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Tyler, The Creator Moves Mountains And Shakes The Earf On Igor Tour 

Tyler, The Creator Moves Mountains And Shakes The Earf On Igor Tour 

By Darrole Palmer   October 15, 2019 Pacific Coliseum   Tyler, the Creator has taken his alter ego, Igor, on the road and he’s making all the…


Tuesday 04th, February 2014 / 19:09
Ashton Kutcher and Natalie Portman in "No Strings Attached"

Ashton Kutcher and Natalie Portman in “No Strings Attached”


Calling Mr. Darcy: For years, romantic comedies like Bridget Jones’s Diary, Sleepless in Seattle and Pretty Woman have had an influence on the way that society views love and relationships. For better or for worse, these movies have had the ability to affect the way we see ourselves and our significant others. So, why is it that we are so addicted to the Hollywood happy ending?

It might just depend on where we are in life, according to Shauna Snow-Capparelli, Chair of the Journalism Department at Mount Royal University’s Faculty of Communication Studies.

“Everyone wants to fall in love and have the happy ending, but I don’t think we are addicted to it,” says Snow-Capparelli. “Depending on where we are in life, some people like sad movies as an escape, or if we want to feel good, some people want happy ones.”

Snow-Capparelli suggests the reason that many people love watching romantic comedies with the typical happy ending is because it’s a way to make us feel hopeful when life is tough. But does watching these movies influence the way we view our own relationships?

“Some people may drag their significant other out of the house to give some hints about what he or she might like,” says Snow-Capparelli. “But I think most people realize that movies are not real life.”

Snow-Capparelli believes that as a society, we are moving away from being influenced so heavily by movies and more so by social media.

Ben Stiller and Jennifer Anniston in "Along Came Polly"

Ben Stiller and Jennifer Aniston in “Along Came Polly”

“There is a role with social media now – you live vicariously through others easier.”

Brenda Duncan (MSW, RSW), a counsellor and psychotherapist who provides both individual and couples counselling, said that these types of films can be a positive influence on people and relationships.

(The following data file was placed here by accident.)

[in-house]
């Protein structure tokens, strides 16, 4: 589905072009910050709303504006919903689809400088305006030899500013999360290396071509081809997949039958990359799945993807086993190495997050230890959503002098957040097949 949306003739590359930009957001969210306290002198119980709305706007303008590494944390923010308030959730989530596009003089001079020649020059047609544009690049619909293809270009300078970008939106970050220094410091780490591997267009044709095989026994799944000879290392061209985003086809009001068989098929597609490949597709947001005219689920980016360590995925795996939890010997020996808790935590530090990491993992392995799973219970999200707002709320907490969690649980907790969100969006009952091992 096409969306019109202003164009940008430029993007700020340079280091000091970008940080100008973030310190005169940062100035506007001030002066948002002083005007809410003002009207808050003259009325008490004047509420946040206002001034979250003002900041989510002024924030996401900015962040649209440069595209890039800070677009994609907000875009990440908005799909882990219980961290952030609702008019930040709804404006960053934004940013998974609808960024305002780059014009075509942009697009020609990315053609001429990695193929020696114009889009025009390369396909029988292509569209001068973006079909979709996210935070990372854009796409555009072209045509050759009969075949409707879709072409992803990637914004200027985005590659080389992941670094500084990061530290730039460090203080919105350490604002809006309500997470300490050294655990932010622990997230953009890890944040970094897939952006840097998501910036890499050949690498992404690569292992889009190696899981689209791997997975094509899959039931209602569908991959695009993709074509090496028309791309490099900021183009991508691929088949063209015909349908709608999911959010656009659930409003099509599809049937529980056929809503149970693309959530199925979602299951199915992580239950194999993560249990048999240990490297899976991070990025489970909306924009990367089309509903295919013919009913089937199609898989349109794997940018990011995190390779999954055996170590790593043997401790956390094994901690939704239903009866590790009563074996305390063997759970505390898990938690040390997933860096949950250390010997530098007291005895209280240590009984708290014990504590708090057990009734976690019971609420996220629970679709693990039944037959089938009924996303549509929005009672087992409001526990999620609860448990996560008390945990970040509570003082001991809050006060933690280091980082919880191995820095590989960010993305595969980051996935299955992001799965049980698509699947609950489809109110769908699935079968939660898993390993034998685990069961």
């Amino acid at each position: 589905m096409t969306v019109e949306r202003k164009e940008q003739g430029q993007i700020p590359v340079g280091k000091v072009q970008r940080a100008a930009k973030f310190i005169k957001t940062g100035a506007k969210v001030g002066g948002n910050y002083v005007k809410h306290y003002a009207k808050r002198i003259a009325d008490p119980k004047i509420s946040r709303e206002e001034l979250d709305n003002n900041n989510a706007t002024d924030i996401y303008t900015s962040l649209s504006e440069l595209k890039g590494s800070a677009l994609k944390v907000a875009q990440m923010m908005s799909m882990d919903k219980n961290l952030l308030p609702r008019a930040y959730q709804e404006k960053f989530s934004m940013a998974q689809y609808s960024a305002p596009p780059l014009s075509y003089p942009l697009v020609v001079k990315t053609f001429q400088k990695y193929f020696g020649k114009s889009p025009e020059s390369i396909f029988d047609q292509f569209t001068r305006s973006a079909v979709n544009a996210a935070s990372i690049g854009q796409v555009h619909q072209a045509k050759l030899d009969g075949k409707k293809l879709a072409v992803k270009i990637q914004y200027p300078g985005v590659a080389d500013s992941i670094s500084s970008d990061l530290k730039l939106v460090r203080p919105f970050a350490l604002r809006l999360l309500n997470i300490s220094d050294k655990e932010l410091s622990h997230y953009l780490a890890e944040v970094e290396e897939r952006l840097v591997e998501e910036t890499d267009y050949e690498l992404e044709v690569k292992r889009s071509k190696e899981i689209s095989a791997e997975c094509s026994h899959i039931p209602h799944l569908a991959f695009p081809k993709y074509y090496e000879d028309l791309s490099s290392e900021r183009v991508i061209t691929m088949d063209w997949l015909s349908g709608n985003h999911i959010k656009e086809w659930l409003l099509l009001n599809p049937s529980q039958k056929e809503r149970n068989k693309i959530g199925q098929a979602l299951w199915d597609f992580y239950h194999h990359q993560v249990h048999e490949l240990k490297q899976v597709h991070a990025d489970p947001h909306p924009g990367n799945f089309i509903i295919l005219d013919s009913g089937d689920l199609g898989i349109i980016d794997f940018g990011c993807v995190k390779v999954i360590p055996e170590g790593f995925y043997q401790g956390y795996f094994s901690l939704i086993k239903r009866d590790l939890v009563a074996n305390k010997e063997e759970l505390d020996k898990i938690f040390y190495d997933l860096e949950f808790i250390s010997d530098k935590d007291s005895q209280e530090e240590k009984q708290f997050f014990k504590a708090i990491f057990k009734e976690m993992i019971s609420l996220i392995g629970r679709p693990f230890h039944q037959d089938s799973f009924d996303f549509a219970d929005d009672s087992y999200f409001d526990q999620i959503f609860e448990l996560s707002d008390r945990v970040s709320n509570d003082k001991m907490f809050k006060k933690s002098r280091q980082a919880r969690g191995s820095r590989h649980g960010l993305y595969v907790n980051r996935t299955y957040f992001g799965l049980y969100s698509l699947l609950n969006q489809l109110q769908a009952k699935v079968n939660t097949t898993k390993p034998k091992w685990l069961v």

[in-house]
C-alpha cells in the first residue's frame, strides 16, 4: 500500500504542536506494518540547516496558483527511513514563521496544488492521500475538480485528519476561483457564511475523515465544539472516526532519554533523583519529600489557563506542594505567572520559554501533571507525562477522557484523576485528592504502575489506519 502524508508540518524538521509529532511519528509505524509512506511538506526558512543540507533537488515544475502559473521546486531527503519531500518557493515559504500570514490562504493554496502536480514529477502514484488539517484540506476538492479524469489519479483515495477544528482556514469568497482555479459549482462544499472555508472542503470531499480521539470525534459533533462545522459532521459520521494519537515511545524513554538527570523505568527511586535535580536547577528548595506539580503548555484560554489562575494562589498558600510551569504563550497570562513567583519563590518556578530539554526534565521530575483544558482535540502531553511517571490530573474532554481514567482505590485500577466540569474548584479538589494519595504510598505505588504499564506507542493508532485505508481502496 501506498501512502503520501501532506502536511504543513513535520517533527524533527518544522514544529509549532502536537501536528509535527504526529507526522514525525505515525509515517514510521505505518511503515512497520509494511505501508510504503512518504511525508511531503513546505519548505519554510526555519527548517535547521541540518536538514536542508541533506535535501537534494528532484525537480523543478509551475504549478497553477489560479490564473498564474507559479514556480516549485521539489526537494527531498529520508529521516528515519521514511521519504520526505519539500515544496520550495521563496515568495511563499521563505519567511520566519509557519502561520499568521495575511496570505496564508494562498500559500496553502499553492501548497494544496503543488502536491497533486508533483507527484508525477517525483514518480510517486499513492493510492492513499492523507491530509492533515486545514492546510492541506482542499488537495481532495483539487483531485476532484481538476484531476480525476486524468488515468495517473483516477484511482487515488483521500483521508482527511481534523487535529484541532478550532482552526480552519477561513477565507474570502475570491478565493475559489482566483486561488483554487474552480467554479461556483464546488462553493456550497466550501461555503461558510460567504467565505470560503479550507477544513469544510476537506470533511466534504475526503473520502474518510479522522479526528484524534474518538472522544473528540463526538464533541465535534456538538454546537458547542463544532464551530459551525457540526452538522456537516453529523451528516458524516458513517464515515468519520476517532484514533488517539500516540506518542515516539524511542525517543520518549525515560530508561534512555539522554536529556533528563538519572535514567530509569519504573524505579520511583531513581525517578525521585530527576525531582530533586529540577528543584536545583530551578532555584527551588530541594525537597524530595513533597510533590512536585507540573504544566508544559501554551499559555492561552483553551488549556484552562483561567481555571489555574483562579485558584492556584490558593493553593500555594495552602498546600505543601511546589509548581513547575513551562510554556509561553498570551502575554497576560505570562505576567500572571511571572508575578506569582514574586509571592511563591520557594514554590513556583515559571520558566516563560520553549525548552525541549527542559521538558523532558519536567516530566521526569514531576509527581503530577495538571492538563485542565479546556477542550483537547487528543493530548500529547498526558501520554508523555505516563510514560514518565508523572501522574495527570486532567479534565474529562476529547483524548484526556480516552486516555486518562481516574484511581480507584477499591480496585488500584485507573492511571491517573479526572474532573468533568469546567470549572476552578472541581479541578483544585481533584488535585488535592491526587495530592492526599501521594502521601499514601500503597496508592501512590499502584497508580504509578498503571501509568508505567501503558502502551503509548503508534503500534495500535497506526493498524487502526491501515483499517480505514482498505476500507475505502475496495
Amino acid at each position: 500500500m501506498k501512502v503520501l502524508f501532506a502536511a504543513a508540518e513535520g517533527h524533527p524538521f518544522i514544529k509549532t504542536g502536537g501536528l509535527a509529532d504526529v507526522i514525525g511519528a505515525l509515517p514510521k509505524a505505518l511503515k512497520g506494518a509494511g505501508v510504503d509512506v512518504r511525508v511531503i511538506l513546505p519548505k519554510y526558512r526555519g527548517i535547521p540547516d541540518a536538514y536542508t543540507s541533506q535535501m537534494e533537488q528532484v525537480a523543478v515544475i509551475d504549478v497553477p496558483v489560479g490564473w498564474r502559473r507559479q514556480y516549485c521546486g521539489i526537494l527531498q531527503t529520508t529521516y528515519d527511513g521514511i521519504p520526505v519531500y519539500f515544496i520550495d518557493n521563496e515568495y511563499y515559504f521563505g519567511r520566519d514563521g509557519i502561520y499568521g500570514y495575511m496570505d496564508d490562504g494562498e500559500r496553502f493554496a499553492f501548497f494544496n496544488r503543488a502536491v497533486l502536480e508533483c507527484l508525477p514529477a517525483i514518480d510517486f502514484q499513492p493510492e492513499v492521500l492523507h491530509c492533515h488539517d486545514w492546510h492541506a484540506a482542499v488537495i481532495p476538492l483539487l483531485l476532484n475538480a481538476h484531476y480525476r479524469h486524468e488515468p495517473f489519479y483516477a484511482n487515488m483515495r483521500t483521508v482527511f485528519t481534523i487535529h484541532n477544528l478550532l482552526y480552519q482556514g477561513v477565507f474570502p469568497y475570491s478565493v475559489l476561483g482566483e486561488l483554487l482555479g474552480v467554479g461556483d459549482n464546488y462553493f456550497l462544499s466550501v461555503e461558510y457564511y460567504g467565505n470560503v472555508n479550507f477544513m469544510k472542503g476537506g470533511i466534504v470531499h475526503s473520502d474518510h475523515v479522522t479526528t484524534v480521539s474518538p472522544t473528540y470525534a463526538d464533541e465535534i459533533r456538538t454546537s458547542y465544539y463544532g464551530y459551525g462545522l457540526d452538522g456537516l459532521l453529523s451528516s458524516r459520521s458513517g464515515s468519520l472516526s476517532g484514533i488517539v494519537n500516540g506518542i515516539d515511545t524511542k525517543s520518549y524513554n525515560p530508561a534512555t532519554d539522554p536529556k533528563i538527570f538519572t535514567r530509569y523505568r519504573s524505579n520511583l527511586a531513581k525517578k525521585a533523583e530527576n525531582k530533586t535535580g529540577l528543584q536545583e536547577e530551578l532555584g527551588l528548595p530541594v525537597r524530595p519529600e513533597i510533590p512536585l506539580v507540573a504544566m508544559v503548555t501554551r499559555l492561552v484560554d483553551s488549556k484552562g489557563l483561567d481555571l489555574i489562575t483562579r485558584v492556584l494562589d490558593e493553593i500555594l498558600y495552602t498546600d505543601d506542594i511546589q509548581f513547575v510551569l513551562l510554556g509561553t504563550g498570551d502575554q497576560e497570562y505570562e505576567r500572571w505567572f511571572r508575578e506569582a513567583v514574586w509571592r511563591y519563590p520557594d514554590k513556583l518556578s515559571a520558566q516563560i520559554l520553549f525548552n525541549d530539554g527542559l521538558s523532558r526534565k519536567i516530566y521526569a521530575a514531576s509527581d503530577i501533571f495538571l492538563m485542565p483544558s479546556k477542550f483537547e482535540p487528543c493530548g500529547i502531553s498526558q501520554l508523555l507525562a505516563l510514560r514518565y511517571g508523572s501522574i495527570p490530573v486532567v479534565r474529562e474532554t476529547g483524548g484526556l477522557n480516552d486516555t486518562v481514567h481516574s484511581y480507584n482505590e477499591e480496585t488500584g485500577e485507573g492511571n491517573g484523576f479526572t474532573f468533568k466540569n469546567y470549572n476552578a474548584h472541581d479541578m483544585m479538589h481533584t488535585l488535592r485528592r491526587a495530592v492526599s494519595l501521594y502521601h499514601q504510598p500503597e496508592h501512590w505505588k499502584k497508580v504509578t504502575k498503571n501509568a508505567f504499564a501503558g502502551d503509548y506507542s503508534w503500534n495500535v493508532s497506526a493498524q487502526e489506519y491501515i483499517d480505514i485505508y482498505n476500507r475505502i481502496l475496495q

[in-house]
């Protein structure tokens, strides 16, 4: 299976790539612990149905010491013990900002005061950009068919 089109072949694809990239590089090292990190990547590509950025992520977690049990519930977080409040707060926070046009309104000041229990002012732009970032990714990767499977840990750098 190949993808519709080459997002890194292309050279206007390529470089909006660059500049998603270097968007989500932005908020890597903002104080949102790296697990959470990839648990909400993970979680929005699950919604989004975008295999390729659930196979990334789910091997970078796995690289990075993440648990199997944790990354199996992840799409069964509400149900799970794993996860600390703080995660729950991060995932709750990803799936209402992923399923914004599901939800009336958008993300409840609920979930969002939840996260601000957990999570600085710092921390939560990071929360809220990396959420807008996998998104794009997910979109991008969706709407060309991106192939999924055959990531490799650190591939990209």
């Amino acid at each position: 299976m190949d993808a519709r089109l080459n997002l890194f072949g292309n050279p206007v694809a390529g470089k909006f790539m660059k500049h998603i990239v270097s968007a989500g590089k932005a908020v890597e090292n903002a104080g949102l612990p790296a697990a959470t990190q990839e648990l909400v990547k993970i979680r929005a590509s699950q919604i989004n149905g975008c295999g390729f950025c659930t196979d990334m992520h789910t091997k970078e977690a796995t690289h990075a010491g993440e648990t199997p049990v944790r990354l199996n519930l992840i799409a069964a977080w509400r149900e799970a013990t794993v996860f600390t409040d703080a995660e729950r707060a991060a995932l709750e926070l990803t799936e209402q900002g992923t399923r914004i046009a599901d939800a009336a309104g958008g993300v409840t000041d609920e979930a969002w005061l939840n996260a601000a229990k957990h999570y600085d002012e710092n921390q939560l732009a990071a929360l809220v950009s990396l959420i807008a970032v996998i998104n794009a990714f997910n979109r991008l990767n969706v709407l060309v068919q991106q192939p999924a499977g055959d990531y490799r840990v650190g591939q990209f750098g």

“One thing that happy endings in a story convey is that out of all the bad things that can happen – stress, tension – good things can come out of it all,” says Duncan. “People want to believe that they can have what they see in these movies.”

Duncan doesn’t believe that romantic comedies cause unrealistic expectations, but that we create the expectations ourselves.

“What is unrealistic is wishing and hoping instead of doing the hard work.”

Anu Sharma-Niwa, a registered psychologist and founder of Heart of Communication, suggests that if people are feeling affected by romantic comedies it is often a reflection of specific needs that are not being met, but there are both realistic and unrealistic parts of romantic comedies.

“Although a romantic comedy is intended to entertain, it can perpetuate the thought of a magic moment, that ‘aha’ moment, improbable coincidences that don’t always happen,” explains Sharma-Niwa. “That being said, it is realistic for us to want to feel loved and desired. These movies can trigger forward movement, and get a couple to use tools that may be needed to feel more connected.”

Sharma-Niwa believes that it is important to look upon other sources if a relationship is having problems, such as books and healthy role models, as well as taking on the hard work and shared responsibility, and these tools will help create a healthy partnership.

By Kaila Sept
Stills: Paramount Pictures (top) and Universal Pictures (middle)


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